So, this mistake wasn’t made by a company or indeed a mistake in a marketing campaign as such. But we’ve included it because of how it affected certain celebrities’ personal brands. It’s also a great example of how easy it can be to miss the mark. Gal Gadot and her A-list friends teamed up to sing Imagine on just day 6 of self-quarantine. The video garnered a lot of criticism online due to the celebrities misunderstanding the way people were feeling. They were singing out of tune, with little effort from their million-pound mansions. It came across patronising and totally out of touch with ordinary people. On the plus side, it did seem to unite everyone. Unite everyone against this awful video.




Understand your audience, but don’t patronise them. It’s always important to deeply understand your audience’s pinch points. How they feel affects the tone used in the content you produce. But what is most crucial is not to seem preachy or even patronising as some of the examples have done above. The key thing here is research, research, research! If possible, pre-test your more expensive marketing with focus groups before it goes live. The more eyes you have on a project, the more likely you are to pick up on any mistakes in tone.

Good creative will always be king. While higher budgets will usually yield better results, there is no substitute for great creative ideas. Even if you’re working on a shoestring, good strong creative will always reign supreme. Consumers are always receptive to ideas that make them smile and, in this day, and age are likely to share them online. The good news is there is an ever-increasing amount of ways people share content now. Why not try to produce creative that can be shared on a new platform like TikTok?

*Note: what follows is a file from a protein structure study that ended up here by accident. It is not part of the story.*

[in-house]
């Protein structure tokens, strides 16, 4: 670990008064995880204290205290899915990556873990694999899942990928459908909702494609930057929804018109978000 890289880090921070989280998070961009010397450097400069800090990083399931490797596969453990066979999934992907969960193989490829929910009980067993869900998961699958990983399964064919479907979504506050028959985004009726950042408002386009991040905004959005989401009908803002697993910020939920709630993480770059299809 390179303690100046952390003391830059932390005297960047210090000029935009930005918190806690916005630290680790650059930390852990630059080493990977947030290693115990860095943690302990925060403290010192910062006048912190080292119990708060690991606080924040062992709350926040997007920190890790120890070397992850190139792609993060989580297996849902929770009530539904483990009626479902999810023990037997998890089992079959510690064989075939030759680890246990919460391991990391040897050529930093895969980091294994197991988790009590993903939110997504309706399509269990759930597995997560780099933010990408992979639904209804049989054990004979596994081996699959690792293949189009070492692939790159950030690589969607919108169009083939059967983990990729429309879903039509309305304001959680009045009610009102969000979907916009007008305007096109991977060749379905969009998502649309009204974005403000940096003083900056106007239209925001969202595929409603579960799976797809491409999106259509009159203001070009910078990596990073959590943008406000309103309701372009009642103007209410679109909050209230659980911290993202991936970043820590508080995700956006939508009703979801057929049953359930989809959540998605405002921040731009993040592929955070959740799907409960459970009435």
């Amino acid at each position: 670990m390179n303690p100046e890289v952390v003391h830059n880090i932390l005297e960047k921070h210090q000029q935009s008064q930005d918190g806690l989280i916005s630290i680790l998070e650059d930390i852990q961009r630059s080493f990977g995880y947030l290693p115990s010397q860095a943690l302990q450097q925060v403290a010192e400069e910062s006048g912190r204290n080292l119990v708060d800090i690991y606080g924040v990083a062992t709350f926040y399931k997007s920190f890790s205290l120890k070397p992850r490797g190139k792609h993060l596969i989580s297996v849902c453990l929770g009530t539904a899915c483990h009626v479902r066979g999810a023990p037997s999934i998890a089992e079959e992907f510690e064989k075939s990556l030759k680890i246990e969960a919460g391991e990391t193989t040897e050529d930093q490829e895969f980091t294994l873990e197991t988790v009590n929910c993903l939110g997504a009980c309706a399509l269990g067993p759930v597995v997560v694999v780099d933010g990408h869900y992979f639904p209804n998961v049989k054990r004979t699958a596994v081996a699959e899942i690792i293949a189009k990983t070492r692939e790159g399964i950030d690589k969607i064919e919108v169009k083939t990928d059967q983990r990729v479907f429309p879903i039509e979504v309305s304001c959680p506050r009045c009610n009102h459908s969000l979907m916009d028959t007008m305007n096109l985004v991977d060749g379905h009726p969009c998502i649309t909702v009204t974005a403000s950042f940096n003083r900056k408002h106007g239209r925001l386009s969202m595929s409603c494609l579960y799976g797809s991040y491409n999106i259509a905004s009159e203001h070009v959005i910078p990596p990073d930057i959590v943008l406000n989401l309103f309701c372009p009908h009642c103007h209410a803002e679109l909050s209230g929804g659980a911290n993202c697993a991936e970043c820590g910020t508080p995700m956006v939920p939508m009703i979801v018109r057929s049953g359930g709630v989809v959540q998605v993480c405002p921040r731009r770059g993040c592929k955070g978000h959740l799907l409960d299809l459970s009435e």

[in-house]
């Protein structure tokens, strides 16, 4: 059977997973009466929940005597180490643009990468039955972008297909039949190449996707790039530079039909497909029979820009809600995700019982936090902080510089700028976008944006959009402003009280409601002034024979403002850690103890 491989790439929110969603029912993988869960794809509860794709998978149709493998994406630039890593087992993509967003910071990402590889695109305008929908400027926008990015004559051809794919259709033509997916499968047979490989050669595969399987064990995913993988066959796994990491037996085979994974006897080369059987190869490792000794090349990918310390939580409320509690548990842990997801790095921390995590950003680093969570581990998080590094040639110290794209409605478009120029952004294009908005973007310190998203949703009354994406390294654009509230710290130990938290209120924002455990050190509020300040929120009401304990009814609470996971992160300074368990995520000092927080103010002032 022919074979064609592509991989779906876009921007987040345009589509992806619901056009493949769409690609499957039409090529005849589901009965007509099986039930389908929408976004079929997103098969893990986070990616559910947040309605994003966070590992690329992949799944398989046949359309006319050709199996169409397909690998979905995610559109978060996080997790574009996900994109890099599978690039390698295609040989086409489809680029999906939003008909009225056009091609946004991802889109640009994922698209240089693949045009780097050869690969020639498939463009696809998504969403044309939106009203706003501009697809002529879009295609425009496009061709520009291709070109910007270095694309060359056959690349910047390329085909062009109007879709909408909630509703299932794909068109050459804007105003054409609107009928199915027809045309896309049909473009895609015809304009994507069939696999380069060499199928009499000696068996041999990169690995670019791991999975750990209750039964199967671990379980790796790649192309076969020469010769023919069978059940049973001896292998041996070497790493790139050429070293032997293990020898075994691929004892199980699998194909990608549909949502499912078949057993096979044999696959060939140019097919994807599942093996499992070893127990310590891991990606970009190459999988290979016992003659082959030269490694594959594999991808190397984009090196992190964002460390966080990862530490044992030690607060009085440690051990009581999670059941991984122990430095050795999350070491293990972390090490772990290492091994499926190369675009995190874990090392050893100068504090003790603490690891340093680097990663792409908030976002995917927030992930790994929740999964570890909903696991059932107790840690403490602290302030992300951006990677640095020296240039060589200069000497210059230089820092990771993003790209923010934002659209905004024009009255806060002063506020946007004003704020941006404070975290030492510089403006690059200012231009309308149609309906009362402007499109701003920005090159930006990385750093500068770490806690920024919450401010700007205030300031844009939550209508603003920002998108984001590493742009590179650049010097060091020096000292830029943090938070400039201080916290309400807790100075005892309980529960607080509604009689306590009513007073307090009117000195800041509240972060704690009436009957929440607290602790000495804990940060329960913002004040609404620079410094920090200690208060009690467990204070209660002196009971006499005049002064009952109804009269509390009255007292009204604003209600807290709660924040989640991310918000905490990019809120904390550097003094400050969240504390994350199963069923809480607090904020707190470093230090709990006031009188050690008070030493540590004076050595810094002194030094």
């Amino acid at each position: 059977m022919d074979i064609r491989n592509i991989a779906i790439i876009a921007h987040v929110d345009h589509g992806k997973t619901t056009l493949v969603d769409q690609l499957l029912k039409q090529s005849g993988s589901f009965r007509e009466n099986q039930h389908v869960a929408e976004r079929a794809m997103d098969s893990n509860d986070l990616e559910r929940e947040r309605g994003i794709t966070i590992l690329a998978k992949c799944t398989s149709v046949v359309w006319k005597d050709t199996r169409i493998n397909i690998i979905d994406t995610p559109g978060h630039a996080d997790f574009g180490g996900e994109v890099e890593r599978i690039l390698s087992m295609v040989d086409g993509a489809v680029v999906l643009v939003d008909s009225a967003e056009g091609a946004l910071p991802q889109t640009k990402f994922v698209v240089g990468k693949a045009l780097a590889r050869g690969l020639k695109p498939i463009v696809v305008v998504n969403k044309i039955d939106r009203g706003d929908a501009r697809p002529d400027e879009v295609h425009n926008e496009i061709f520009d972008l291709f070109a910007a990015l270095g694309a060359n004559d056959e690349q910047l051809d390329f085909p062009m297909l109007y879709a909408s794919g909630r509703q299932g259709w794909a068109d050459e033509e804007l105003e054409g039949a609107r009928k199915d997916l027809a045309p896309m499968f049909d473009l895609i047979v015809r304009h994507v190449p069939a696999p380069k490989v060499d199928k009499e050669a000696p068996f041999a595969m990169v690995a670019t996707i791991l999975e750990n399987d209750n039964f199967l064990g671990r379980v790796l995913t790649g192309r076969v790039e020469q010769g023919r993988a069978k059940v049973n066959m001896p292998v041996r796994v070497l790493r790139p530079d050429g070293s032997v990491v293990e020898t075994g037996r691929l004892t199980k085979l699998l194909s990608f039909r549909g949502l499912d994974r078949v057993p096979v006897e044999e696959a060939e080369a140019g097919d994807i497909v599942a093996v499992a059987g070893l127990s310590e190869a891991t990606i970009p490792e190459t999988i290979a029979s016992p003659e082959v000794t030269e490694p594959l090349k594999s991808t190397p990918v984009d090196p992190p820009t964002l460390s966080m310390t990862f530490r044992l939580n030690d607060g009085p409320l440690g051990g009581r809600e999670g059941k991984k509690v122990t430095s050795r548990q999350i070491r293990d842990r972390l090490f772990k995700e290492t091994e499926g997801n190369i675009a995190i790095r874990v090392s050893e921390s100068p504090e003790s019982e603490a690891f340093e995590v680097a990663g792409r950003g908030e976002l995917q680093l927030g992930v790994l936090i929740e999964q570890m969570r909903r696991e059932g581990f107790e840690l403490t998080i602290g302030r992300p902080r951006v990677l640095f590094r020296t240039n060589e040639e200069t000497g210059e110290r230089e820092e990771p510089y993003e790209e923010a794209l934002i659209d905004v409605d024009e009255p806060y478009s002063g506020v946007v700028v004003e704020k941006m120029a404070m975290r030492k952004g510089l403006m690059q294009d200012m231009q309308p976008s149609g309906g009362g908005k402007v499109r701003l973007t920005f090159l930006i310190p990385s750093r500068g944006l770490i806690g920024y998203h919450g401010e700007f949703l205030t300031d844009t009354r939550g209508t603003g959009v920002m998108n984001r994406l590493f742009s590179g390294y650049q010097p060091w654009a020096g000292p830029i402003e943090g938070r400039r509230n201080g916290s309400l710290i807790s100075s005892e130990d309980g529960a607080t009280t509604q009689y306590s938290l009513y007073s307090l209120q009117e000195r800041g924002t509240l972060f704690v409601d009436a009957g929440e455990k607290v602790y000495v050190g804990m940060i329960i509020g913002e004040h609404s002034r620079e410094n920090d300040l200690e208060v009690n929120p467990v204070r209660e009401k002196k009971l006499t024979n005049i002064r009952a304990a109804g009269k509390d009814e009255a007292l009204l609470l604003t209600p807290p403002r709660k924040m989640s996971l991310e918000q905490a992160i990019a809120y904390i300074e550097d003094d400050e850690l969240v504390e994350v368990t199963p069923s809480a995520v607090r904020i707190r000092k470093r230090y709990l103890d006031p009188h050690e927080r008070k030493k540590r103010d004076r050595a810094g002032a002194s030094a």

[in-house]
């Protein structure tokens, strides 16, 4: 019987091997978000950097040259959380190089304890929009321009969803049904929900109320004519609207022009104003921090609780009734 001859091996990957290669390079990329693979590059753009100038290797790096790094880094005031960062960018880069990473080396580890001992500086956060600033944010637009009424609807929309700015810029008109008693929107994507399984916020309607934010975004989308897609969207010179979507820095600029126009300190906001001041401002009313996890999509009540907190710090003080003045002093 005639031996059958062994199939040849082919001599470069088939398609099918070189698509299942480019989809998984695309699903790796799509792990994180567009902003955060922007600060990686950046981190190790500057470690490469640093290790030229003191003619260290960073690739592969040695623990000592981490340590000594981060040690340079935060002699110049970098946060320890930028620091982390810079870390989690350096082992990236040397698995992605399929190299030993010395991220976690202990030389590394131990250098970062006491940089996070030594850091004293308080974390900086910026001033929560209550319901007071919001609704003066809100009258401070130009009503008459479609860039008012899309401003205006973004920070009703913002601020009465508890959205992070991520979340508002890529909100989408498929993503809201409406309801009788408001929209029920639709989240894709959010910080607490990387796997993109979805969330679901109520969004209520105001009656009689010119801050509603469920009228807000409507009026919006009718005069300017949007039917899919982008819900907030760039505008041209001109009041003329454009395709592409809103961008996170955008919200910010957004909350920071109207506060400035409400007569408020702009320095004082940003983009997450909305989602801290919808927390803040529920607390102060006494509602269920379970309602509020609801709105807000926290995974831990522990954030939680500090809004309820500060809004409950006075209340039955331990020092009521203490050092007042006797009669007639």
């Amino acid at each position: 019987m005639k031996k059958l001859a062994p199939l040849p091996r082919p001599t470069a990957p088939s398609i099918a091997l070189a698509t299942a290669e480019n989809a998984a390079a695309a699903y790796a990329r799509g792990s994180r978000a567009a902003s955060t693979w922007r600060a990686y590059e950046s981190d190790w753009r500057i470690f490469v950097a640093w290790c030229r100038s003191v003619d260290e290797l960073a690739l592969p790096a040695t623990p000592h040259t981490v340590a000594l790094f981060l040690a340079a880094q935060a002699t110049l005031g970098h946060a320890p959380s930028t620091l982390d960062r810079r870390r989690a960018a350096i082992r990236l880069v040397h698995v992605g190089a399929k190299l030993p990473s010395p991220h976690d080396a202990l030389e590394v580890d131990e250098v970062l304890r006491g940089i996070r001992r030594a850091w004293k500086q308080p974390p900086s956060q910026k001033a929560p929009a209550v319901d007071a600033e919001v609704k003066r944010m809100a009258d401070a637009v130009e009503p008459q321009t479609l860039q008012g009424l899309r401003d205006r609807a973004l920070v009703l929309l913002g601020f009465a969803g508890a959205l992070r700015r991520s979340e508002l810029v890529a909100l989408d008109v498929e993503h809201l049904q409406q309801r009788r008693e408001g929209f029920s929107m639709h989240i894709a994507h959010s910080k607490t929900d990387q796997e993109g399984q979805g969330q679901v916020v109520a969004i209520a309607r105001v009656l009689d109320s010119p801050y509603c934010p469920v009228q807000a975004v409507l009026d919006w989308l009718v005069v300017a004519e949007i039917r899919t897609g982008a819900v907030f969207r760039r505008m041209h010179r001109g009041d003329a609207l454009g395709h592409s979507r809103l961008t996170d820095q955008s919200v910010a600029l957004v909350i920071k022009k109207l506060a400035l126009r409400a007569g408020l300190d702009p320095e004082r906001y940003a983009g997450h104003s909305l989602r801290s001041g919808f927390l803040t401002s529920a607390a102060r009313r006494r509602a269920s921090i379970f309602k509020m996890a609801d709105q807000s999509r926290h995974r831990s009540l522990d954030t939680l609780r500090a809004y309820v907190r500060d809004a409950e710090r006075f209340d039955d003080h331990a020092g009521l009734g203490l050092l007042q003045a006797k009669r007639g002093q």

Social media is the perfect complement to any campaign. Even if social media isn’t front and centre of your shiny new marketing campaign, it can still have a profound effect on it’s results. Whenever you start a new multi-channel marketing campaign, always think in the back of your mind, how can social media tie into this?

And Finally…

Sometimes things won’t go how you expect, and you have to be ready to adapt. When Emily had planned to run outdoor advertisements in April, they could never have anticipated the world to be in the state it was in. But they saw it as an opportunity and turned a negative into a positive. Just because you have an idea in your head of the direction you want your marketing to go, don’t be afraid to adapt when the situation calls for it.